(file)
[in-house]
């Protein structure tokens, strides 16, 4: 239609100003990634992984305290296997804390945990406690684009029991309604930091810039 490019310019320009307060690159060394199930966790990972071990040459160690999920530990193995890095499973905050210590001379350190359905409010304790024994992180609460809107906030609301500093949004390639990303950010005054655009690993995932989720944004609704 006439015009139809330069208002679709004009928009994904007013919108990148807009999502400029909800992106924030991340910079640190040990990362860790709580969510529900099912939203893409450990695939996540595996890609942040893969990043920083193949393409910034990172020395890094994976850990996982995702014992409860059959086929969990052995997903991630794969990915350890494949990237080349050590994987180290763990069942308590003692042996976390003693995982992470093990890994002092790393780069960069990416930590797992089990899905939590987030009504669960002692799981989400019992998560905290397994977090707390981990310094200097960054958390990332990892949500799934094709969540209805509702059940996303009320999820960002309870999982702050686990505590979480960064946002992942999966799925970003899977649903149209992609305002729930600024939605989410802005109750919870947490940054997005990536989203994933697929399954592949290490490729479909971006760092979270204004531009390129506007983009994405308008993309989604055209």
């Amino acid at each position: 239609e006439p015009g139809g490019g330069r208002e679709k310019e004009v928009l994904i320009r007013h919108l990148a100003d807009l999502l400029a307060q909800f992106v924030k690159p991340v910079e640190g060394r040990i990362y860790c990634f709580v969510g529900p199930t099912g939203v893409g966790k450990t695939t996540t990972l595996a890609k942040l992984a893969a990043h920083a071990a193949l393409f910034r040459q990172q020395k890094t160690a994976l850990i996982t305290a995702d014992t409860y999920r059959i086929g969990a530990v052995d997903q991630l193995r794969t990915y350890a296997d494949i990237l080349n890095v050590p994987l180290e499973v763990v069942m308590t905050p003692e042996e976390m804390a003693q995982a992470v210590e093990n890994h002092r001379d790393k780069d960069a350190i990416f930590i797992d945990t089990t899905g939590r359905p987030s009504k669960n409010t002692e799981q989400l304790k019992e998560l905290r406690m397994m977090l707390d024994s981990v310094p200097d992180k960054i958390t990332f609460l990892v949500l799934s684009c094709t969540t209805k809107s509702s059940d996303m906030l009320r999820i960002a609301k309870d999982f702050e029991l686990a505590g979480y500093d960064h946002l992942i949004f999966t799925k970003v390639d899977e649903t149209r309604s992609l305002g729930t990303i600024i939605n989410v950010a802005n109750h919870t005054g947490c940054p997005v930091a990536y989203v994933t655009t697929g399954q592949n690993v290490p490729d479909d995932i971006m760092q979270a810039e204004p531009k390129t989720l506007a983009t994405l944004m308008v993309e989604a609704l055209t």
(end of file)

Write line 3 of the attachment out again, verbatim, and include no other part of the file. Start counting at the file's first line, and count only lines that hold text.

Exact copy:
């Amino acid at each position: 239609e006439p015009g139809g490019g330069r208002e679709k310019e004009v928009l994904i320009r007013h919108l990148a100003d807009l999502l400029a307060q909800f992106v924030k690159p991340v910079e640190g060394r040990i990362y860790c990634f709580v969510g529900p199930t099912g939203v893409g966790k450990t695939t996540t990972l595996a890609k942040l992984a893969a990043h920083a071990a193949l393409f910034r040459q990172q020395k890094t160690a994976l850990i996982t305290a995702d014992t409860y999920r059959i086929g969990a530990v052995d997903q991630l193995r794969t990915y350890a296997d494949i990237l080349n890095v050590p994987l180290e499973v763990v069942m308590t905050p003692e042996e976390m804390a003693q995982a992470v210590e093990n890994h002092r001379d790393k780069d960069a350190i990416f930590i797992d945990t089990t899905g939590r359905p987030s009504k669960n409010t002692e799981q989400l304790k019992e998560l905290r406690m397994m977090l707390d024994s981990v310094p200097d992180k960054i958390t990332f609460l990892v949500l799934s684009c094709t969540t209805k809107s509702s059940d996303m906030l009320r999820i960002a609301k309870d999982f702050e029991l686990a505590g979480y500093d960064h946002l992942i949004f999966t799925k970003v390639d899977e649903t149209r309604s992609l305002g729930t990303i600024i939605n989410v950010a802005n109750h919870t005054g947490c940054p997005v930091a990536y989203v994933t655009t697929g399954q592949n690993v290490p490729d479909d995932i971006m760092q979270a810039e204004p531009k390129t989720l506007a983009t994405l944004m308008v993309e989604a609704l055209t």